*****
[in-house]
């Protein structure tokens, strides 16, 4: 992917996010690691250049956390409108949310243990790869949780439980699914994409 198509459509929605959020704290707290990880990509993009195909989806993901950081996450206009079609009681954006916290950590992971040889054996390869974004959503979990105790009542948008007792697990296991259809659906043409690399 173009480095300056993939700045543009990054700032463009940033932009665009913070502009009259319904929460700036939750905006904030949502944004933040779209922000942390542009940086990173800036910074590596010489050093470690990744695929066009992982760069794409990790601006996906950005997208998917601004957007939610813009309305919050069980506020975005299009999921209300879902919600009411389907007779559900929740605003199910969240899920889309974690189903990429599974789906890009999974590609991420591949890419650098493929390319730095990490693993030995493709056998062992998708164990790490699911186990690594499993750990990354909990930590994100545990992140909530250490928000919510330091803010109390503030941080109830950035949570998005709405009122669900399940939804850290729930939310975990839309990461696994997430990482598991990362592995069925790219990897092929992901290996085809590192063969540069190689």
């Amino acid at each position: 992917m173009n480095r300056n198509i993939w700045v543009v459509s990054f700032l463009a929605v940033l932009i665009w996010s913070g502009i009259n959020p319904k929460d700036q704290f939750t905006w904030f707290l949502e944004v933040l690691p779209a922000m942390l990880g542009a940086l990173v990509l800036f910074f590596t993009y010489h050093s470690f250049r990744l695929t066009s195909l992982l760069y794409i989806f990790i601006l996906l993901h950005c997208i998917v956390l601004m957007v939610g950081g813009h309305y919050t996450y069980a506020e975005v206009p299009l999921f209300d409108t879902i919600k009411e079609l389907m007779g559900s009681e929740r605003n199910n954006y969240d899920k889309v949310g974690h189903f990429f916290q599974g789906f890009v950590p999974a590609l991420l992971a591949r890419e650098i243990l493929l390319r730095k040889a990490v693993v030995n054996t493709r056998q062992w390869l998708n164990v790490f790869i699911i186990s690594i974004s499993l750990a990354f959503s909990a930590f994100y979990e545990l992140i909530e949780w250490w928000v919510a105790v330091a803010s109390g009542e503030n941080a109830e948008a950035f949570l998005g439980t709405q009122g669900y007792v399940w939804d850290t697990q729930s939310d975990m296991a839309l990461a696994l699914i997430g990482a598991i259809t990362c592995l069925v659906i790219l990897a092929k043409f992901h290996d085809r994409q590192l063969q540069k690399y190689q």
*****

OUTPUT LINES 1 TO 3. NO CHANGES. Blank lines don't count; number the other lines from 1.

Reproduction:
[in-house]
């Protein structure tokens, strides 16, 4: 992917996010690691250049956390409108949310243990790869949780439980699914994409 198509459509929605959020704290707290990880990509993009195909989806993901950081996450206009079609009681954006916290950590992971040889054996390869974004959503979990105790009542948008007792697990296991259809659906043409690399 173009480095300056993939700045543009990054700032463009940033932009665009913070502009009259319904929460700036939750905006904030949502944004933040779209922000942390542009940086990173800036910074590596010489050093470690990744695929066009992982760069794409990790601006996906950005997208998917601004957007939610813009309305919050069980506020975005299009999921209300879902919600009411389907007779559900929740605003199910969240899920889309974690189903990429599974789906890009999974590609991420591949890419650098493929390319730095990490693993030995493709056998062992998708164990790490699911186990690594499993750990990354909990930590994100545990992140909530250490928000919510330091803010109390503030941080109830950035949570998005709405009122669900399940939804850290729930939310975990839309990461696994997430990482598991990362592995069925790219990897092929992901290996085809590192063969540069190689």
């Amino acid at each position: 992917m173009n480095r300056n198509i993939w700045v543009v459509s990054f700032l463009a929605v940033l932009i665009w996010s913070g502009i009259n959020p319904k929460d700036q704290f939750t905006w904030f707290l949502e944004v933040l690691p779209a922000m942390l990880g542009a940086l990173v990509l800036f910074f590596t993009y010489h050093s470690f250049r990744l695929t066009s195909l992982l760069y794409i989806f990790i601006l996906l993901h950005c997208i998917v956390l601004m957007v939610g950081g813009h309305y919050t996450y069980a506020e975005v206009p299009l999921f209300d409108t879902i919600k009411e079609l389907m007779g559900s009681e929740r605003n199910n954006y969240d899920k889309v949310g974690h189903f990429f916290q599974g789906f890009v950590p999974a590609l991420l992971a591949r890419e650098i243990l493929l390319r730095k040889a990490v693993v030995n054996t493709r056998q062992w390869l998708n164990v790490f790869i699911i186990s690594i974004s499993l750990a990354f959503s909990a930590f994100y979990e545990l992140i909530e949780w250490w928000v919510a105790v330091a803010s109390g009542e503030n941080a109830e948008a950035f949570l998005g439980t709405q009122g669900y007792v399940w939804d850290t697990q729930s939310d975990m296991a839309l990461a696994l699914i997430g990482a598991i259809t990362c592995l069925v659906i790219l990897a092929k043409f992901h290996d085809r994409q590192l063969q540069k690399y190689q």